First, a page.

Thursday, 24 May 2012
Biopsies, and Allied Indignities
On Monday I start seven-and-half weeks of radiotherapy, the sentence handed to me by Dr Jo, my lovely Consultant, for having been caught in possession of an offensive prostate. The prospect doesn’t gladden me, because, although my sweet-talking radiotherapist assures me that the treatment will not adversely affect me, I’ve heard malicious whispers that, should I be among the unlucky minority, unmentionable horrors will be my lot, and as I’m a member of the Unlucky Minorities Association, I‘m worried.
The journey from diagnosis to radiotherapy has taken six months, and has not been without excitement. I have been scanned in every bodily cranny, from dandruff to toenails, and been the victim of two unspeakable physical assaults by two small female doctors who displayed a fiendish touchy-feely curiosity about the state of my defective gland. Both these ladies possessed extraordinarily long, iron-hard, fingers, which, when clad in latex gloves, were thrust up so far inside me that I expected wayward scraps of breakfast to be flicked from the backs of my teeth.
The scans were fairly dignified, because at least I got to keep my trousers on. In fact I almost dozed off during the bone scan, but this wasn’t possible with the MRI scan. “You’ll find it noisy,” said the scanning lady, “so we pipe radio 2 over the top to drown it out a bit.” This treat didn’t work for me, as an Unlucky Minority member, because my scan had not been set to music, but coincided with a phone-in discussion on homosexual rape, which, with the iron fingers in the latex gloves still fresh in my memory, I could well have done without.
Trousers were not an option for the biopsy, as the surgeon required unrestricted access to my nether regions, so, clad in one of those ridiculous rear-opening gowns, I curled myself up on the operating couch, allowed the application of local anaesthetic and awaited events.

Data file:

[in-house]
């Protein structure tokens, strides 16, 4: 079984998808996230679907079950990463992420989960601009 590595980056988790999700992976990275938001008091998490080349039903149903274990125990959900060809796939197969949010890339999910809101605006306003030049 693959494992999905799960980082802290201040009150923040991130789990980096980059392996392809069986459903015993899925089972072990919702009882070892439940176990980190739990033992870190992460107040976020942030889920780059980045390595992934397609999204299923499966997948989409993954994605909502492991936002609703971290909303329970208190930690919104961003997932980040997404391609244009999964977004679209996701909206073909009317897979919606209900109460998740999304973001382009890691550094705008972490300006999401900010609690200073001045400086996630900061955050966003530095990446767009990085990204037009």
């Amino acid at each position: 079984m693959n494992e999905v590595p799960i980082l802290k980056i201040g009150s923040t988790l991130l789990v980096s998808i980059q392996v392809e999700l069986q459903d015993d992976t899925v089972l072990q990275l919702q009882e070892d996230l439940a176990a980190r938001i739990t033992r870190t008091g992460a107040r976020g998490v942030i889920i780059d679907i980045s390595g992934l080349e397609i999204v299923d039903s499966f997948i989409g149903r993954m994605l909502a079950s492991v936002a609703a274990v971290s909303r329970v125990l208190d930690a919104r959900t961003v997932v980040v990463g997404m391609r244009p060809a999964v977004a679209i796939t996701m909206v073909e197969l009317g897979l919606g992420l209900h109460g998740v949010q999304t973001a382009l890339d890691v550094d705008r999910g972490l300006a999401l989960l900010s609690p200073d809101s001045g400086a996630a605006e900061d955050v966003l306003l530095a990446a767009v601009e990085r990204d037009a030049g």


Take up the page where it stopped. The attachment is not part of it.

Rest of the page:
I have to say that the NHS, try to make you feel at home in unlikely circumstances. I’d been allocated a nurse to sit and chat soothingly to take my mind off things during the procedure. She'd obviously read my notes, clocked my age as 75 and the ‘GERIATRIC’ alarm had immediately sounded in her brain, so she treated me like a shy nine year-old, asking me, gently, how I filled my days. I thought it best to be polite, and said, respectfully, that I was writing a book, and she feigned excitement and asked what it was about. She seemed a bit surprised when I said the early chapters involved a guy who spent three months chained to a bed, as a sex-slave, by a mother and daughter he’d met in an internet chat room, and I had to stop myself laughing, because by now the surgeon, who’d told me not to move, had his snipper-thing inside me, yanking off random lumps of prostate like he was carving at a hog roast.
I thought, later, that the surgeon and the nurse are the only people, apart from me who know what my book is about, and very likely, will be the only ones who ever will.
For the record the biopsy showed my cancer hadn’t left the prostate and the bone scan and MRI confirmed that, so the radiotherapy, hopefully, will ensure it stays that way for some years to come.
And the unmentionable horrors I hinted at earlier? Still unmentionable, but it’s best to ensure that, during my treatment, I’m never more than ninety seconds away from a toilet.